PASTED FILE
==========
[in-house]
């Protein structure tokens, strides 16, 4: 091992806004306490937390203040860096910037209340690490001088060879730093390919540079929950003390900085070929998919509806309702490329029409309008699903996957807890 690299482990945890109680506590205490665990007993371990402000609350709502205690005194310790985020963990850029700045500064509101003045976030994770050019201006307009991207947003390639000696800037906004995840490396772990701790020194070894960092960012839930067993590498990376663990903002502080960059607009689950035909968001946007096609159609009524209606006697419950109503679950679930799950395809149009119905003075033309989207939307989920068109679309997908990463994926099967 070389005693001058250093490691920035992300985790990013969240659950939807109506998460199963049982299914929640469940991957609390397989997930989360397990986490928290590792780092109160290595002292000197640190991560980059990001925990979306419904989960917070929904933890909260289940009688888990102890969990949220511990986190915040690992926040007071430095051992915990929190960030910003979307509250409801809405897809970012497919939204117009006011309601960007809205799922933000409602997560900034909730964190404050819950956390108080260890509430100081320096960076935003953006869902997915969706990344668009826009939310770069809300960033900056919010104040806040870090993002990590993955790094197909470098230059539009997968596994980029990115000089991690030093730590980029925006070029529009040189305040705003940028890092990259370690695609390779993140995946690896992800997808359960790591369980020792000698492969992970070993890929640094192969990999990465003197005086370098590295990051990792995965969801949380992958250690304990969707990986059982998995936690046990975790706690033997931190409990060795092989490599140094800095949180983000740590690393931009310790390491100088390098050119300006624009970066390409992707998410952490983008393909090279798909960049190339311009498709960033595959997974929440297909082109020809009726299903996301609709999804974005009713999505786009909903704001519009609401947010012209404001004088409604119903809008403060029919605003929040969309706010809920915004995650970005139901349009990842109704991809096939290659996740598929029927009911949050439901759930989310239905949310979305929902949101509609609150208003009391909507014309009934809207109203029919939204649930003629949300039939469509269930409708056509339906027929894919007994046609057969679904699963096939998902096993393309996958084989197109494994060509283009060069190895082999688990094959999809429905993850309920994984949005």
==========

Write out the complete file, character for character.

[in-house]
């Protein structure tokens, strides 16, 4: 091992806004306490937390203040860096910037209340690490001088060879730093390919540079929950003390900085070929998919509806309702490329029409309008699903996957807890 690299482990945890109680506590205490665990007993371990402000609350709502205690005194310790985020963990850029700045500064509101003045976030994770050019201006307009991207947003390639000696800037906004995840490396772990701790020194070894960092960012839930067993590498990376663990903002502080960059607009689950035909968001946007096609159609009524209606006697419950109503679950679930799950395809149009119905003075033309989207939307989920068109679309997908990463994926099967 070389005693001058250093490691920035992300985790990013969240659950939807109506998460199963049982299914929640469940991957609390397989997930989360397990986490928290590792780092109160290595002292000197640190991560980059990001925990979306419904989960917070929904933890909260289940009688888990102890969990949220511990986190915040690992926040007071430095051992915990929190960030910003979307509250409801809405897809970012497919939204117009006011309601960007809205799922933000409602997560900034909730964190404050819950956390108080260890509430100081320096960076935003953006869902997915969706990344668009826009939310770069809300960033900056919010104040806040870090993002990590993955790094197909470098230059539009997968596994980029990115000089991690030093730590980029925006070029529009040189305040705003940028890092990259370690695609390779993140995946690896992800997808359960790591369980020792000698492969992970070993890929640094192969990999990465003197005086370098590295990051990792995965969801949380992958250690304990969707990986059982998995936690046990975790706690033997931190409990060795092989490599140094800095949180983000740590690393931009310790390491100088390098050119300006624009970066390409992707998410952490983008393909090279798909960049190339311009498709960033595959997974929440297909082109020809009726299903996301609709999804974005009713999505786009909903704001519009609401947010012209404001004088409604119903809008403060029919605003929040969309706010809920915004995650970005139901349009990842109704991809096939290659996740598929029927009911949050439901759930989310239905949310979305929902949101509609609150208003009391909507014309009934809207109203029919939204649930003629949300039939469509269930409708056509339906027929894919007994046609057969679904699963096939998902096993393309996958084989197109494994060509283009060069190895082999688990094959999809429905993850309920994984949005």